The artist, Marmaduke Matthews (1837-1913), who came to Toronto in 1860, was official artist for the CPRand painted many western Canadian landscapes. In 1873, he bought ten acres north of Davenport and built his home at the crest of the hill with forest behind, naming it Wychwood for a woodland close to his childhood home. In 1877, Matthews and Alexander Jardine bought the adjacent twelve acres to the west, where Jardine built his home, Braemore Gardens. Matthews and Jardine envisioned a cooperative artists’ colony on the property and filed a plan of subdivision in 1888 which was later revised to include smaller lots, building restrictions and provisions for a trusteeship. At the centre was a private park for residents, through which Taddle Creek flowed; later dammed for a pond.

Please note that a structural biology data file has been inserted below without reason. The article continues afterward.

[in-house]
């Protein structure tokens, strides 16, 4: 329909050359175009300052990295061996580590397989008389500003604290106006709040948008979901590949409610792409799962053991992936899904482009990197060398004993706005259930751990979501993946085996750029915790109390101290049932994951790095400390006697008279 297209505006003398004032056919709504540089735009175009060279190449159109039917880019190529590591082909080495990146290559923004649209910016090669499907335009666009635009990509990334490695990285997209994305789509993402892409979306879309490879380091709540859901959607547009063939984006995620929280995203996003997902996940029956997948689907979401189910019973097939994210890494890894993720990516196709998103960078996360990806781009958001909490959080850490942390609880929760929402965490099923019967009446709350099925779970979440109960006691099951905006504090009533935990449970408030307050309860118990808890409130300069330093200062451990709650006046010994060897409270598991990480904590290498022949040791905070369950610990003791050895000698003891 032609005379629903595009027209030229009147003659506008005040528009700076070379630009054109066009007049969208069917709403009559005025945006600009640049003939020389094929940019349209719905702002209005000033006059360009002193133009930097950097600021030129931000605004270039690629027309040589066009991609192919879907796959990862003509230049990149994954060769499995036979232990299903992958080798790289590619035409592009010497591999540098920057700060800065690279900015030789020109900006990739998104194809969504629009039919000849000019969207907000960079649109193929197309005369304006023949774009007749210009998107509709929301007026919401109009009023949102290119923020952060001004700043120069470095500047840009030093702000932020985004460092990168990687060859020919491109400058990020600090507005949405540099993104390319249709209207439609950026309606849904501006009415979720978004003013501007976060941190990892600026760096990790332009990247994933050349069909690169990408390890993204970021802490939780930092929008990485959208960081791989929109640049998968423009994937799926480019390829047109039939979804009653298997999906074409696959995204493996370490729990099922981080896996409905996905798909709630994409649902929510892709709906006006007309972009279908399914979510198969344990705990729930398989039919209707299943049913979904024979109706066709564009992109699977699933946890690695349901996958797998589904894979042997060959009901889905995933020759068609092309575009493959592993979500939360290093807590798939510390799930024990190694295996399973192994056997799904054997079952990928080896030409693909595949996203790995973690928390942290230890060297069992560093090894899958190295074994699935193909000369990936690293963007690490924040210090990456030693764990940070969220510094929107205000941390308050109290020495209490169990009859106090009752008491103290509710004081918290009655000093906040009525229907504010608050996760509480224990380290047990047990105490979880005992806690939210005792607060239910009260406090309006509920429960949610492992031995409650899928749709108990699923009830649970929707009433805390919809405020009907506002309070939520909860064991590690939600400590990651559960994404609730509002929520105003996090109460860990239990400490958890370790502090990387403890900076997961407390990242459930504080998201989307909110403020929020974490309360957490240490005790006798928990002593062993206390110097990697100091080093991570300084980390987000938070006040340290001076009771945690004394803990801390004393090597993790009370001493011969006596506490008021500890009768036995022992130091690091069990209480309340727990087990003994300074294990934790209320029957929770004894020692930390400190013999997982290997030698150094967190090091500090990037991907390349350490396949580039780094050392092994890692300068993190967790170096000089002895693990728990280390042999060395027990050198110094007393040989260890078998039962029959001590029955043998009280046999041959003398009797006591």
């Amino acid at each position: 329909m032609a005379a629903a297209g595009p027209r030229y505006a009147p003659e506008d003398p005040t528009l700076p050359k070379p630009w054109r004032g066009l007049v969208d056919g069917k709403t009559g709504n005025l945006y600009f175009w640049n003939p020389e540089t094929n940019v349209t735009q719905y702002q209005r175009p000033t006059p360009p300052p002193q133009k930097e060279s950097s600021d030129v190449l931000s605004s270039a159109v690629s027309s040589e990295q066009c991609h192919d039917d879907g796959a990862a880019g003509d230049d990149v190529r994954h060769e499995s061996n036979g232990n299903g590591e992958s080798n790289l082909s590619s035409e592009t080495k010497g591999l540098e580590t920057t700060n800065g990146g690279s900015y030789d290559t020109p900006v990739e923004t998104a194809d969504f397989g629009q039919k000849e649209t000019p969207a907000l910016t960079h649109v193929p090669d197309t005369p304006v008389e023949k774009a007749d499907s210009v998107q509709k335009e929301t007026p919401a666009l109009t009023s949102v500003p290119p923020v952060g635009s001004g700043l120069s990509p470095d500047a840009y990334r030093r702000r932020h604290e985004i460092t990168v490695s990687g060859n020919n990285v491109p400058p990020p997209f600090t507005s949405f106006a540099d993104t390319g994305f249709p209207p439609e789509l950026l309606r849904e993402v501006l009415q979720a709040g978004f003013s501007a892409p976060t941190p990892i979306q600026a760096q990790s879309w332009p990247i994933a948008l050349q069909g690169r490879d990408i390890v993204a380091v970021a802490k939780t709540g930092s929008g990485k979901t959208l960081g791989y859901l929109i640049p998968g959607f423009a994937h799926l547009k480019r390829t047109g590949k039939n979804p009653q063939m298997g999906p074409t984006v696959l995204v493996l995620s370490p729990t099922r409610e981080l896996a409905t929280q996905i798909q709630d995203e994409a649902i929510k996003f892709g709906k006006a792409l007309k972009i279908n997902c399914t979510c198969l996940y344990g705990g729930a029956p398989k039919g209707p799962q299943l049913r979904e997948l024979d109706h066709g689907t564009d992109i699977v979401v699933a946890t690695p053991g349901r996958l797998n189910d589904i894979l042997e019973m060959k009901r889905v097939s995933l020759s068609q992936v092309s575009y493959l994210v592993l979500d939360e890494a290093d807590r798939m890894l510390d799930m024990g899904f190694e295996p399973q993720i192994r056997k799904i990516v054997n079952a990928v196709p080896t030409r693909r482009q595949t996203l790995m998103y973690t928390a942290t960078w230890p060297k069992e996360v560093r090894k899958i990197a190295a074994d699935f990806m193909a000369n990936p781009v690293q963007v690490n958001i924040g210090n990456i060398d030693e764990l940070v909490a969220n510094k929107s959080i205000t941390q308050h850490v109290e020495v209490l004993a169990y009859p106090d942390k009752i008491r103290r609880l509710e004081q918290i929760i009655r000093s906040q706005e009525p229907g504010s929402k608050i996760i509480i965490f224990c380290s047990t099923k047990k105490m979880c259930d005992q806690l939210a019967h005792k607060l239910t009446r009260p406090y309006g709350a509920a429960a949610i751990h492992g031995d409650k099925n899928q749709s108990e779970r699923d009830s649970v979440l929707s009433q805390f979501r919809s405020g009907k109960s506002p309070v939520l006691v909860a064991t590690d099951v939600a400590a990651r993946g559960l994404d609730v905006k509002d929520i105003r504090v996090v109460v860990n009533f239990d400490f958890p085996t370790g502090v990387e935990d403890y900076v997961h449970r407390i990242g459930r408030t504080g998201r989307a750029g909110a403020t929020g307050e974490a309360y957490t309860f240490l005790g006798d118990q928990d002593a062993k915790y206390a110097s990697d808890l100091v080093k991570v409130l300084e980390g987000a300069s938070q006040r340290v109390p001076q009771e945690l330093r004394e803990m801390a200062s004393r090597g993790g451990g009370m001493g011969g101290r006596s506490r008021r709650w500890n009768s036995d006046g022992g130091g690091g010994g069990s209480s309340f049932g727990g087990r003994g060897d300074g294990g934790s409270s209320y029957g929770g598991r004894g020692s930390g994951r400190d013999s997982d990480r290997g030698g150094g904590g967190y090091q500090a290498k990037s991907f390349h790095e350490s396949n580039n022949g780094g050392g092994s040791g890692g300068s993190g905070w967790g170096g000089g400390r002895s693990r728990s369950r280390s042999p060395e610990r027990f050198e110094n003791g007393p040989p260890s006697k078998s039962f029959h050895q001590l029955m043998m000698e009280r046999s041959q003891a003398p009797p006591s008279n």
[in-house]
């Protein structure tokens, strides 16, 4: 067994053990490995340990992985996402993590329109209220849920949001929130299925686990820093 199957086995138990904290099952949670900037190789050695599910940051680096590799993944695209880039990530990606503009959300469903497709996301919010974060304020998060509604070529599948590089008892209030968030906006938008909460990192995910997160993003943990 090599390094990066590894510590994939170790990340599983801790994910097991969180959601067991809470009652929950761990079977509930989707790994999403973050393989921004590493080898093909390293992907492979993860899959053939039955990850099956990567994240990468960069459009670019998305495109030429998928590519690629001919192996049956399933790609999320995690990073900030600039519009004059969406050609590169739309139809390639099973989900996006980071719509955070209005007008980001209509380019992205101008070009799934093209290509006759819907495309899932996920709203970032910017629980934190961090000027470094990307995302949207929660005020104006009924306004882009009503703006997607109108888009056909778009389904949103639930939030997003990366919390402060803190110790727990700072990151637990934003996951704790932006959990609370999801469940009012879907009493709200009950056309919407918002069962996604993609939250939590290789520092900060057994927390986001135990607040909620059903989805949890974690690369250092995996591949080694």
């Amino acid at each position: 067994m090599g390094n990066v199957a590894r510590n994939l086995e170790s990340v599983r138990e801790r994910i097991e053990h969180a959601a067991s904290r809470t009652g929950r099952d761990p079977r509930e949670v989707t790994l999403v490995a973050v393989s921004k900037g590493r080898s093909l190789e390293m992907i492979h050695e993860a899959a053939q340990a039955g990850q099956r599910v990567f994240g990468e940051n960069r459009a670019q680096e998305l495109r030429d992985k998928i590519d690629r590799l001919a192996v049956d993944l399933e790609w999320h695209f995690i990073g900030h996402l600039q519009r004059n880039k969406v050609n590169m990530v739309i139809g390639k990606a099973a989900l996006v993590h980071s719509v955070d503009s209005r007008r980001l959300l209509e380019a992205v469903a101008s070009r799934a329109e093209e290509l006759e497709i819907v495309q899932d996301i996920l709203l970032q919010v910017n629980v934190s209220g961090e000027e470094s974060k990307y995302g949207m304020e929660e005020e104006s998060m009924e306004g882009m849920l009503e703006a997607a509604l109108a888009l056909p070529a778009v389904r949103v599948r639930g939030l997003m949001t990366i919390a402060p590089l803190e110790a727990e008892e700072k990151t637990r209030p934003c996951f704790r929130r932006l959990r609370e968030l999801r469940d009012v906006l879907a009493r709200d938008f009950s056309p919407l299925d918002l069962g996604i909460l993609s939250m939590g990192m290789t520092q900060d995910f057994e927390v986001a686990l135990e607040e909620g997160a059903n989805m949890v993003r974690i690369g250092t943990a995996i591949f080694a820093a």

Marmaduke Matthews is remembered for the role he played in the creation of artistic organizations in Canada: the Ontario Society of Artists and the Royal Canadian Academy and as a watercolourist. Born in England, he studied watercolour painting in Oxford before he came to Toronto in 1860. His career as an artist was highlighted by trips made to the Rocky Mountains on passes provided by the Canadian Pacific Railway, in 1887, 1889 and 1892.
Construction of other house started in 1906 with the building of the George Reid home, a Tudor home with stuccoed half-timbering and natural gardens. Architect Eden Smith, who designed many houses in the Park, built his own dwelling there in 1907. Marmaduke Matthews died in 1913. The lapsed 1891 trust deed was reinstated in 1917, and since that time an elected board of trustees has maintained roads, lighting, tennis courts, and other communal concerns. Matthews’s daughter Alice lived in the family home until 1960. Subsequent owners have restored and carefully maintained it. In 1985, Wychwood Park became the first residential area to receive heritage designation under the Ontario Heritage Act. The Pond was restored in 1998. (For more about Wychwood Park and Marmaduke Matthews, see “The Estatesof Old Toronto” by Liz Lundell).